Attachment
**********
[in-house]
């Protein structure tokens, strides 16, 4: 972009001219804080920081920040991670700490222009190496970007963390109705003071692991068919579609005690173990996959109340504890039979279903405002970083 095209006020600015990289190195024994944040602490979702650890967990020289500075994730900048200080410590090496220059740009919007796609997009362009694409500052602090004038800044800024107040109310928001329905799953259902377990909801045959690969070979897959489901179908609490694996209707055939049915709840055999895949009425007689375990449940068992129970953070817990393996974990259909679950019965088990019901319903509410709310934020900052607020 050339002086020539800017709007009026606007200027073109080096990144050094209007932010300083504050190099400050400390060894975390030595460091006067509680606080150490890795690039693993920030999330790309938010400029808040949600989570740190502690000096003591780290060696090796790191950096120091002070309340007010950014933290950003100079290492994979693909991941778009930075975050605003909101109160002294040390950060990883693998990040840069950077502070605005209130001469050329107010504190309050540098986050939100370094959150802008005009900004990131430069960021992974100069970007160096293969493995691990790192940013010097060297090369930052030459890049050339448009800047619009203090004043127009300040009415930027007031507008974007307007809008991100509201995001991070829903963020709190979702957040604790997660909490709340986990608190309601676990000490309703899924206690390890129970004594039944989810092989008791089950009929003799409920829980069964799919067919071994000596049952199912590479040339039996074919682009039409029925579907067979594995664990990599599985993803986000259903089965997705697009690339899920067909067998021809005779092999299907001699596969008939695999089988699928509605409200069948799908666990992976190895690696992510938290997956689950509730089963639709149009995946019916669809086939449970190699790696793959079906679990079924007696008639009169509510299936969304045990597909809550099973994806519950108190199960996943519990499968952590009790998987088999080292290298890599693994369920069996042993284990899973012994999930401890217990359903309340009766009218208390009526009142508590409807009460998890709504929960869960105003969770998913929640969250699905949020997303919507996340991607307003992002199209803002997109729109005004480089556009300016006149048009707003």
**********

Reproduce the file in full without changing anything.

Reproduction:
[in-house]
């Protein structure tokens, strides 16, 4: 972009001219804080920081920040991670700490222009190496970007963390109705003071692991068919579609005690173990996959109340504890039979279903405002970083 095209006020600015990289190195024994944040602490979702650890967990020289500075994730900048200080410590090496220059740009919007796609997009362009694409500052602090004038800044800024107040109310928001329905799953259902377990909801045959690969070979897959489901179908609490694996209707055939049915709840055999895949009425007689375990449940068992129970953070817990393996974990259909679950019965088990019901319903509410709310934020900052607020 050339002086020539800017709007009026606007200027073109080096990144050094209007932010300083504050190099400050400390060894975390030595460091006067509680606080150490890795690039693993920030999330790309938010400029808040949600989570740190502690000096003591780290060696090796790191950096120091002070309340007010950014933290950003100079290492994979693909991941778009930075975050605003909101109160002294040390950060990883693998990040840069950077502070605005209130001469050329107010504190309050540098986050939100370094959150802008005009900004990131430069960021992974100069970007160096293969493995691990790192940013010097060297090369930052030459890049050339448009800047619009203090004043127009300040009415930027007031507008974007307007809008991100509201995001991070829903963020709190979702957040604790997660909490709340986990608190309601676990000490309703899924206690390890129970004594039944989810092989008791089950009929003799409920829980069964799919067919071994000596049952199912590479040339039996074919682009039409029925579907067979594995664990990599599985993803986000259903089965997705697009690339899920067909067998021809005779092999299907001699596969008939695999089988699928509605409200069948799908666990992976190895690696992510938290997956689950509730089963639709149009995946019916669809086939449970190699790696793959079906679990079924007696008639009169509510299936969304045990597909809550099973994806519950108190199960996943519990499968952590009790998987088999080292290298890599693994369920069996042993284990899973012994999930401890217990359903309340009766009218208390009526009142508590409807009460998890709504929960869960105003969770998913929640969250699905949020997303919507996340991607307003992002199209803002997109729109005004480089556009300016006149048009707003």